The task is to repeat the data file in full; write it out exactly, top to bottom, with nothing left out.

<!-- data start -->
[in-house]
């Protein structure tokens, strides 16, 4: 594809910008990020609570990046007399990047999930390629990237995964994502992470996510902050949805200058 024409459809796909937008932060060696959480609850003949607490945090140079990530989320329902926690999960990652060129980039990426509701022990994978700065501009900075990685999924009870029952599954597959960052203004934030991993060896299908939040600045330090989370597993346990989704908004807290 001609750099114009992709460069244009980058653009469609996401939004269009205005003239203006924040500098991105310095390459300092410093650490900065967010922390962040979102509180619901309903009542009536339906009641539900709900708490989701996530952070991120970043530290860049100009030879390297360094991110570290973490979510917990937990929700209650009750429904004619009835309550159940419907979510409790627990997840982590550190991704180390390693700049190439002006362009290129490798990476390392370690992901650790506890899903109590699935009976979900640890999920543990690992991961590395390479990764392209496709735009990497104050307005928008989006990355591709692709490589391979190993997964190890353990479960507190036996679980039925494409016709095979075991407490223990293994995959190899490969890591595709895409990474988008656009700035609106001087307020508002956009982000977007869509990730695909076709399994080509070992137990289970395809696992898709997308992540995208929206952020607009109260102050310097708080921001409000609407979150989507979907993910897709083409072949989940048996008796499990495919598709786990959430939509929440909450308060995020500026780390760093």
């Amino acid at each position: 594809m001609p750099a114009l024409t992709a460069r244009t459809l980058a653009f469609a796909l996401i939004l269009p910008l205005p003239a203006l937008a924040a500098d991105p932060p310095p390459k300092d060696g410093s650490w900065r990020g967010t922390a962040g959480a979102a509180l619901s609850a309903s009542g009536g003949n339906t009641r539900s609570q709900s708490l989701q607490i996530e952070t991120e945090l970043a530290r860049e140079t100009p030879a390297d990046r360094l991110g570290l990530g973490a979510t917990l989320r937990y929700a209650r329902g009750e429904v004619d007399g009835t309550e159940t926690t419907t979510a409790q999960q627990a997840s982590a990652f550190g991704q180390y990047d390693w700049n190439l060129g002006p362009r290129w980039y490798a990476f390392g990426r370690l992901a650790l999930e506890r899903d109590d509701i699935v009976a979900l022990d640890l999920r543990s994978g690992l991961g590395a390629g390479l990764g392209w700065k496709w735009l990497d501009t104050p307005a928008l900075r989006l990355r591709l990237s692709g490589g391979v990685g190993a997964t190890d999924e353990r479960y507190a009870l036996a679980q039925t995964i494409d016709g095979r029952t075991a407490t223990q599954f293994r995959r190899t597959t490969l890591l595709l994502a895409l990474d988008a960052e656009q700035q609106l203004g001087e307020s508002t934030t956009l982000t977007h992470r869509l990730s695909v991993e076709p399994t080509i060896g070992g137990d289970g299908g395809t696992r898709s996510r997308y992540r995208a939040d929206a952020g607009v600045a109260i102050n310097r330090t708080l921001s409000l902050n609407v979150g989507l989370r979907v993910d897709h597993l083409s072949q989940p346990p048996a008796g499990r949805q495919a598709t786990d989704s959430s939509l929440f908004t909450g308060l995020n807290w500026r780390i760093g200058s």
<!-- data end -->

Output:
[in-house]
């Protein structure tokens, strides 16, 4: 594809910008990020609570990046007399990047999930390629990237995964994502992470996510902050949805200058 024409459809796909937008932060060696959480609850003949607490945090140079990530989320329902926690999960990652060129980039990426509701022990994978700065501009900075990685999924009870029952599954597959960052203004934030991993060896299908939040600045330090989370597993346990989704908004807290 001609750099114009992709460069244009980058653009469609996401939004269009205005003239203006924040500098991105310095390459300092410093650490900065967010922390962040979102509180619901309903009542009536339906009641539900709900708490989701996530952070991120970043530290860049100009030879390297360094991110570290973490979510917990937990929700209650009750429904004619009835309550159940419907979510409790627990997840982590550190991704180390390693700049190439002006362009290129490798990476390392370690992901650790506890899903109590699935009976979900640890999920543990690992991961590395390479990764392209496709735009990497104050307005928008989006990355591709692709490589391979190993997964190890353990479960507190036996679980039925494409016709095979075991407490223990293994995959190899490969890591595709895409990474988008656009700035609106001087307020508002956009982000977007869509990730695909076709399994080509070992137990289970395809696992898709997308992540995208929206952020607009109260102050310097708080921001409000609407979150989507979907993910897709083409072949989940048996008796499990495919598709786990959430939509929440909450308060995020500026780390760093």
């Amino acid at each position: 594809m001609p750099a114009l024409t992709a460069r244009t459809l980058a653009f469609a796909l996401i939004l269009p910008l205005p003239a203006l937008a924040a500098d991105p932060p310095p390459k300092d060696g410093s650490w900065r990020g967010t922390a962040g959480a979102a509180l619901s609850a309903s009542g009536g003949n339906t009641r539900s609570q709900s708490l989701q607490i996530e952070t991120e945090l970043a530290r860049e140079t100009p030879a390297d990046r360094l991110g570290l990530g973490a979510t917990l989320r937990y929700a209650r329902g009750e429904v004619d007399g009835t309550e159940t926690t419907t979510a409790q999960q627990a997840s982590a990652f550190g991704q180390y990047d390693w700049n190439l060129g002006p362009r290129w980039y490798a990476f390392g990426r370690l992901a650790l999930e506890r899903d109590d509701i699935v009976a979900l022990d640890l999920r543990s994978g690992l991961g590395a390629g390479l990764g392209w700065k496709w735009l990497d501009t104050p307005a928008l900075r989006l990355r591709l990237s692709g490589g391979v990685g190993a997964t190890d999924e353990r479960y507190a009870l036996a679980q039925t995964i494409d016709g095979r029952t075991a407490t223990q599954f293994r995959r190899t597959t490969l890591l595709l994502a895409l990474d988008a960052e656009q700035q609106l203004g001087e307020s508002t934030t956009l982000t977007h992470r869509l990730s695909v991993e076709p399994t080509i060896g070992g137990d289970g299908g395809t696992r898709s996510r997308y992540r995208a939040d929206a952020g607009v600045a109260i102050n310097r330090t708080l921001s409000l902050n609407v979150g989507l989370r979907v993910d897709h597993l083409s072949q989940p346990p048996a008796g499990r949805q495919a598709t786990d989704s959430s939509l929440f908004t909450g308060l995020n807290w500026r780390i760093g200058s």